After a blockbuster in 2021, public mergers and acquisitions via special-purpose acquisition companies (SPACs) fell off the cliff in the first quarter of 2022. However, SPAC activities are beginning to take off again.
Today, Pasadena, California-based privacy-led data intelligence startup Near announced it has agreed to go public through a merger with a blank-check company KludeIn I Acquisition Corp in a deal valued at about $1 billion, the two companies said on Thursday.
Near is the latest in a series of tech companies going public via the SPAC deal. Early this month, China’s EV tech startup CH-AUTO also announced it was going public via a $1.7 billion SPAC deal. After the deal closes, Near will be named “Near Intelligence Inc” and expects to trade on Nasdaq under the ticker “NIR.”
Sometimes called a blank-check company, SPAC is a shell company that has no operations but plans to go public with the intention of acquiring or merging with a company utilizing the proceeds of the SPAC IPOs.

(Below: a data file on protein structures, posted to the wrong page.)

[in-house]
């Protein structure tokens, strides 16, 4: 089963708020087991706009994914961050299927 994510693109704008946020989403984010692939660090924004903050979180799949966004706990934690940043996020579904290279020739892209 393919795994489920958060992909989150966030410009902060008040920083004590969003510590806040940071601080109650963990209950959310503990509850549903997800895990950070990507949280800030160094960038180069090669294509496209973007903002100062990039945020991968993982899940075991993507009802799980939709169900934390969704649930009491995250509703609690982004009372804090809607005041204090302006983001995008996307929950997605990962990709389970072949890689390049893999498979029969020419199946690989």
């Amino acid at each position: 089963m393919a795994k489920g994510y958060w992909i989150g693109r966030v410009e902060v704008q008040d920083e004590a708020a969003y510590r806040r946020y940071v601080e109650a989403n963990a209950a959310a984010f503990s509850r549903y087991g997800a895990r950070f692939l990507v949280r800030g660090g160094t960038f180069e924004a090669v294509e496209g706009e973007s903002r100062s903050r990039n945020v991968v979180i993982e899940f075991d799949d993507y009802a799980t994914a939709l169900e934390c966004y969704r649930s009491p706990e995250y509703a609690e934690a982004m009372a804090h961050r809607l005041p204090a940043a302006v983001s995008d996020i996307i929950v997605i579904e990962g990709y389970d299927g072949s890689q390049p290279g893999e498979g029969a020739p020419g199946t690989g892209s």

According to a report from Reuters, Near will receive $268 million including a private placement of $95 million in proceeds from the SPAC deal with KludeIn I Acquisition Corp. In addition, the company also said it has secured a $100 million committed equity financing from CF Principal Investments, an affiliate of Cantor Fitzgerald. KludeIn I Acquisition is led by Narayan Ramachandran, former chief executive of the Indian operations of Morgan Stanley.
Founded in 2012 by Anil Mathews, Near is the world’s largest source of intelligence connecting the physical and the digital world, covering 1.6B people across 44 countries, according to the information on its website. The startup offers data insights to companies like Ford Motor Co., Dunkin Donuts, and MetLife, among others.
So far this year, SPACs account for 60 out of the 75 US initial public offerings (IPOs), according to data from the SPAC analytics firm, SPACAnalytics.com. The De-SPAC Index, which tracks some of these companies, is down over 50% so far this year.
The latest merger also comes at a challenging time for the SPAC market in the U.S. as regulatory scrutiny tightens and amid high investor redemptions.
“The reason we chose SPAC was because it was the fastest, most cost-effective, and the least risky in the current market for us,” Founder and Chief Executive Officer Anil Mathews told Reuters.